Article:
fashion celebrates raf simons and resistance at cfda awards
From immigrant designers taking home top honors to American activists taking center stage, this year's CFDA Awards was the most political yet.
Like the real Oscars back in February, last night's Fashion Oscars — also known as the CFDA awards — didn't skirt around social issues. "This year, it's been even harder to separate fashion from politics," Thom Browne-clad host Seth Meyers said to warm up the crowd, before taking some requisite jabs at Ivanka Trump's fashion line, which was recently disowned by Nordstrom.
But the real winners last night were not comedians and department stores. From the overseas-born designers who cleaned up in multiple categories to the American feminist icons and AIDS activists honored alongside them, this year's champions of American fashion are doing far more than just making clothes. And the diverse bunch did have one thing in common — they hardly mentioned the orange man in the Oval Office.
Some of the most rousing speeches last night came during the relatively unexciting-sounding Board of Directors Tribute. Winners Gloria Steinem, Cecile Richards, and Janelle Monáe all used their stage time to thank fashion for empowering women. Steinem delivered a bit of a history lesson while advocating for reproductive rights and an intersectional approach for feminism.
"It turns out that controlling women's bodies is the first step in order to control reproduction in every hierarchy and it's made doubly necessary by racism, and caste, and class which is why being woke is understanding that you can't be a feminist without being anti-racist, and vice versa," she said. "Now that we're trying to transcend race and gender roles, it helps to know we invented them and we can dis-invent them."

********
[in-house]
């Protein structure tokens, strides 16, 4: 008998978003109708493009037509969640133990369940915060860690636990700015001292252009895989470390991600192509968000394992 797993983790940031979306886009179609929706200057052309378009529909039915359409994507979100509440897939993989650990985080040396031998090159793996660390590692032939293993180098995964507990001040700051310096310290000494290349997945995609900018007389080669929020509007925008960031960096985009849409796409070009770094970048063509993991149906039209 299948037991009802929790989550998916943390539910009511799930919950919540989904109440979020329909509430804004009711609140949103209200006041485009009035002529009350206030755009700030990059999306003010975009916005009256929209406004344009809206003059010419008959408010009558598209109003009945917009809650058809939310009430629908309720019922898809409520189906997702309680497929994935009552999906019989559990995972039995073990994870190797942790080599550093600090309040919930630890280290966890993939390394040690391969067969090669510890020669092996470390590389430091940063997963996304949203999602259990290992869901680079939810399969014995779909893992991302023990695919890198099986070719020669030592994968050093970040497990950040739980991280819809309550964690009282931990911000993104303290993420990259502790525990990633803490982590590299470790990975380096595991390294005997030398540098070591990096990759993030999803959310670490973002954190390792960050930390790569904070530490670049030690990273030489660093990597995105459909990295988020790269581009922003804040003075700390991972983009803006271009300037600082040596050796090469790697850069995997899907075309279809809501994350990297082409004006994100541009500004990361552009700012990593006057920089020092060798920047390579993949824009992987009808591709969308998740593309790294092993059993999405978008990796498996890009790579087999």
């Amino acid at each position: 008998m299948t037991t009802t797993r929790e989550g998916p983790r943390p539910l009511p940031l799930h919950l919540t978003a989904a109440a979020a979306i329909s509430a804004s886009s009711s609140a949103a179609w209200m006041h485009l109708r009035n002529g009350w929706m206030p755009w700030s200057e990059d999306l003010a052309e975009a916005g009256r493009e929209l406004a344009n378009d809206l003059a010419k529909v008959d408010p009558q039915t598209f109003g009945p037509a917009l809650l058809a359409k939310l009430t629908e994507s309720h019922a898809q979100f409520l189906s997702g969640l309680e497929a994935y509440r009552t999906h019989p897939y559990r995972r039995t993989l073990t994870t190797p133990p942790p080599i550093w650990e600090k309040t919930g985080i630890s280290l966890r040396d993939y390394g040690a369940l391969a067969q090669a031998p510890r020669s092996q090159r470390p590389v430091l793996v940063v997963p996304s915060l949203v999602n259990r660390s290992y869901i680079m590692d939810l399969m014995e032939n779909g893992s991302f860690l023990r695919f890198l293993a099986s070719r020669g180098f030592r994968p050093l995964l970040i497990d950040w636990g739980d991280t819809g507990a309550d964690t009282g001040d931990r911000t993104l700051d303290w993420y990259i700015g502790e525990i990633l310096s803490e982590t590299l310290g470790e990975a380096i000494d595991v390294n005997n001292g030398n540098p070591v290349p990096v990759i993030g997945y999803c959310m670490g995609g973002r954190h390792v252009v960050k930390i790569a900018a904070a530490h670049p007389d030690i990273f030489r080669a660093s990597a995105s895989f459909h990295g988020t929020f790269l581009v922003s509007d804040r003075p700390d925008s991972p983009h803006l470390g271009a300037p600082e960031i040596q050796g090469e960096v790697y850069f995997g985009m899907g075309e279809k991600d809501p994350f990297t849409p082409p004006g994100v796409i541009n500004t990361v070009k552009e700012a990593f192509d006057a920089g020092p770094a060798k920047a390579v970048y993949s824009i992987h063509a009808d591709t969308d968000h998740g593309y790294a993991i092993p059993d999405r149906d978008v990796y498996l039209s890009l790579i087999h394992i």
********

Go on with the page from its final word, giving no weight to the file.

Monáe — after calling Steinem and Richards her heroes — remembered discovering fashion as a young creative kid whose parents couldn't afford to buy her fancy clothes. Monáe also delivered a powerful riff on a 1995 Hillary Clinton speech that unfortunately remains pretty urgent more than two decades later.
"Women's rights are human rights," she said. "LGBTQ rights are human rights. Poor folks' rights are human rights. Immigrant rights are human rights. Minority rights are human rights. So as human beings, let us never forget that none of us are free until all of us are free." Richards thanked fashion for standing with Planned Parenthood and the women the who rely on it.
Other winners included Kenneth Cole, who was awarded the very first "Swarovski Award for Positive Change" for his AIDS activism. Raf Simons — the Belgian designer who reimagined Americana for his Calvin Klein debut in February — cemented his golden fashion god status by taking out Designer of the Year in the Menswear and Womenswear categories. The last person to do this was Calvin Klein himself, in 1993.
Accessory Designer of the Year went to another overseas import: England's Stuart Vevers, for his all-American vision of Coach. Celebrating alongside him was a crew of Coach-clad activists including Sasha Lane, Hari Nef, and Rowan Blanchard, all driving home Richards's closing assertion that "looking good and doing good go hand in hand."
Text Hannah Ongley
Image via Twitter